We cannot be in a position to deliver the fair and equal society that we all want without the crucial votes of these voters. We cannot deliver the fair and equal society without the wealth created by these voters.
This year we failed. We alienated these voters and paid the price at the polls.
Too often our rhetoric veers between attacking vested interests and promising to improve the lives of the poorest in our society. Whilst these are incredibly important issues, this is not the kind of message that will win us an election. Robin Hood politics cannot work without the promise of prosperity for middle income families.
But as much as we bemoan our failure and our defeat; it is nothing compared to the defeat and the suffering that will be endured by the very people that need a Labour government. That is why it is so vital that we make the really tough decisions now.
And this doesn’t mean holding our noses whilst we pay lip service to the importance of business and the need for producers instead of producers. We must really mean it. We must offer real policies to appeal to business, to appeal to aspirational voters, to appeal to the middle class.
We cannot go into another election offering social justice without economic competence. Offering to soak the rich to help the poor all the while ignoring the middle class. It was what New Labour realised and we won three times. For thirteen years people’s lives were improved and Britain became better.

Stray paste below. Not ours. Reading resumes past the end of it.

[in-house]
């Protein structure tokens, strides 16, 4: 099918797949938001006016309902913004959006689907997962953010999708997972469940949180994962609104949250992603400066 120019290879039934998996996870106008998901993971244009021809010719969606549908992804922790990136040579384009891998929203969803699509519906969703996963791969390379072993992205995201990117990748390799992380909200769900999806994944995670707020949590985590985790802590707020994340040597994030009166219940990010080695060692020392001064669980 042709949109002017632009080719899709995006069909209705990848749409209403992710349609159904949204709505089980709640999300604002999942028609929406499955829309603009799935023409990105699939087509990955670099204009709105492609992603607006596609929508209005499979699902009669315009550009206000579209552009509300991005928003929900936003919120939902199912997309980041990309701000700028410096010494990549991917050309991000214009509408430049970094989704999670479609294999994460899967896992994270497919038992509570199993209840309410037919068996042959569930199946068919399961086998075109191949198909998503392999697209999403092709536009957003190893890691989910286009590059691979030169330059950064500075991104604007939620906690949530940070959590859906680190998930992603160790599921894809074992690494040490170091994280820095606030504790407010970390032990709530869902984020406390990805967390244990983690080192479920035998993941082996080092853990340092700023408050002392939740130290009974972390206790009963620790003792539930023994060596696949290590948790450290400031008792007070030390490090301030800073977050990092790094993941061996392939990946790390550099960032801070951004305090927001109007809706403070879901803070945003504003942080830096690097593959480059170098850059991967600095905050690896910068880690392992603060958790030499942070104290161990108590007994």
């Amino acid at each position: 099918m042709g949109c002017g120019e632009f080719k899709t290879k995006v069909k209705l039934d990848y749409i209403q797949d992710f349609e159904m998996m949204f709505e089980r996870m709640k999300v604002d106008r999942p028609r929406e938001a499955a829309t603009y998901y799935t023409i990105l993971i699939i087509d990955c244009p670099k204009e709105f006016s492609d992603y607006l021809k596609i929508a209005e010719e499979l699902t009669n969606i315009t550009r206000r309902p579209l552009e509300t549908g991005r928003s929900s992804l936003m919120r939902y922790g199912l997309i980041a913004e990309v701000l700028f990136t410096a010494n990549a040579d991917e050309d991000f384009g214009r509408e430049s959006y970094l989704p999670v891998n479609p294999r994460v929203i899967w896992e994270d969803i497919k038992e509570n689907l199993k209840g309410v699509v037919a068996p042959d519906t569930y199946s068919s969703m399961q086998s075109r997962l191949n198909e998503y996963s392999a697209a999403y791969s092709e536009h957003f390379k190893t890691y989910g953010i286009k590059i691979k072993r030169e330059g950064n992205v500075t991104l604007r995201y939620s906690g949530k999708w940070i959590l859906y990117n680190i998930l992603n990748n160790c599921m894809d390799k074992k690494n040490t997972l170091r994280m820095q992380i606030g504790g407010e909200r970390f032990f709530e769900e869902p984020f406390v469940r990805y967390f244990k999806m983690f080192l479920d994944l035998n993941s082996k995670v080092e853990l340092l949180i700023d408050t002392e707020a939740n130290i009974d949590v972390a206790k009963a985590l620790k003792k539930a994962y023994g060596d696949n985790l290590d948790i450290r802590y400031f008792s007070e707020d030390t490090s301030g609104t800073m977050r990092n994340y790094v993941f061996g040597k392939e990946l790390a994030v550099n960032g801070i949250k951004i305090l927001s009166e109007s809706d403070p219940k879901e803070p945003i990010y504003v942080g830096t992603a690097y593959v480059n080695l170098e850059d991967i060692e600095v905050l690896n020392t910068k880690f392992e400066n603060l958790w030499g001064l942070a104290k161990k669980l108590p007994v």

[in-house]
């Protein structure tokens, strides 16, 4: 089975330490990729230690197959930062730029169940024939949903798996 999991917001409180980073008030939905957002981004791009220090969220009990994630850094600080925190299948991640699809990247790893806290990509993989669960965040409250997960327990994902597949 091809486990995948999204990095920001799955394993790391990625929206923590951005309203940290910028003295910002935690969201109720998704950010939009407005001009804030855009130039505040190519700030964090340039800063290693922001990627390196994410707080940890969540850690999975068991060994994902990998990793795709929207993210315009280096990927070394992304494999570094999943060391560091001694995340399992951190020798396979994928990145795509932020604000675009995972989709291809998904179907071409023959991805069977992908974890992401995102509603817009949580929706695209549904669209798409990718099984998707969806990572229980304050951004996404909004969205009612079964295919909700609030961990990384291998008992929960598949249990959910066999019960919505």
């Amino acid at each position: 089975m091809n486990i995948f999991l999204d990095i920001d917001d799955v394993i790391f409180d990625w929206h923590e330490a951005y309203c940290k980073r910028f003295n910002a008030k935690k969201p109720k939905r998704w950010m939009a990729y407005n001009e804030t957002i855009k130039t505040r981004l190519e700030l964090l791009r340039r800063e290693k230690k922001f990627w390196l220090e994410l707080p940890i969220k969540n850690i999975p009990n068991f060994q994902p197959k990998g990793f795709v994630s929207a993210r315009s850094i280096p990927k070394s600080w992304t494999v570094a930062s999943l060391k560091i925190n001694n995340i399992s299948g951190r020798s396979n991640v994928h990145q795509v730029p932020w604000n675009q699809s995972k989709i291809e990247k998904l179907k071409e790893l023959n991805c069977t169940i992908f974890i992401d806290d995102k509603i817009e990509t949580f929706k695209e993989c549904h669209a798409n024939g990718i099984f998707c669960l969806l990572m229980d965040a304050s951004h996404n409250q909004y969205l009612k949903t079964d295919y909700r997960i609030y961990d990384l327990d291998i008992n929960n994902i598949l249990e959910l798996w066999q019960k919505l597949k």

We didn’t do enough about inequality. And there was plenty more we didn’t do besides. But can you really walk past the school that was rebuilt or be treated at the hospital that was revitalised or see the amount of new graduates without admitting that it was worth it?
This year we tried to move on from New Labour and put right the things we missed. We offered more homes and an improved minimum wage and an end to the Bedroom Tax. It was a really positive, socially democratic offer. But we appealed to the party and the already converted so we missed the cornerstone of successful progressive politics.
We can’t afford to make the same mistakes again.
Socially progressive policies can only be delivered through economic prosperity. The next leader must fight for this every day of their leadership. We must be trusted us to deliver an improved economy.
We weren’t in May. We weren’t with Ed. That is why Nuneaton, Pudsey and Battersea stayed blue with a swing away from Labour. And that is why David Cameron won a majority.
So our task is clear: we must spend every day until the next general election regaining our reputation for economic competence. Without making the difficult choices now we will never be in a position to make the changes we all want to see. We could end the Bedroom Tax, we could create better jobs, we could create a living wage and we could make sure that all children had the chance to succeed regardless of their background.
Or we could make the easy choices. And there will still be the bedroom tax, there will still be injustice, our human rights will be dictated by Michael Gove and there will be nothing we can do about it.
Tom Clements is a history and politics teacher in Leeds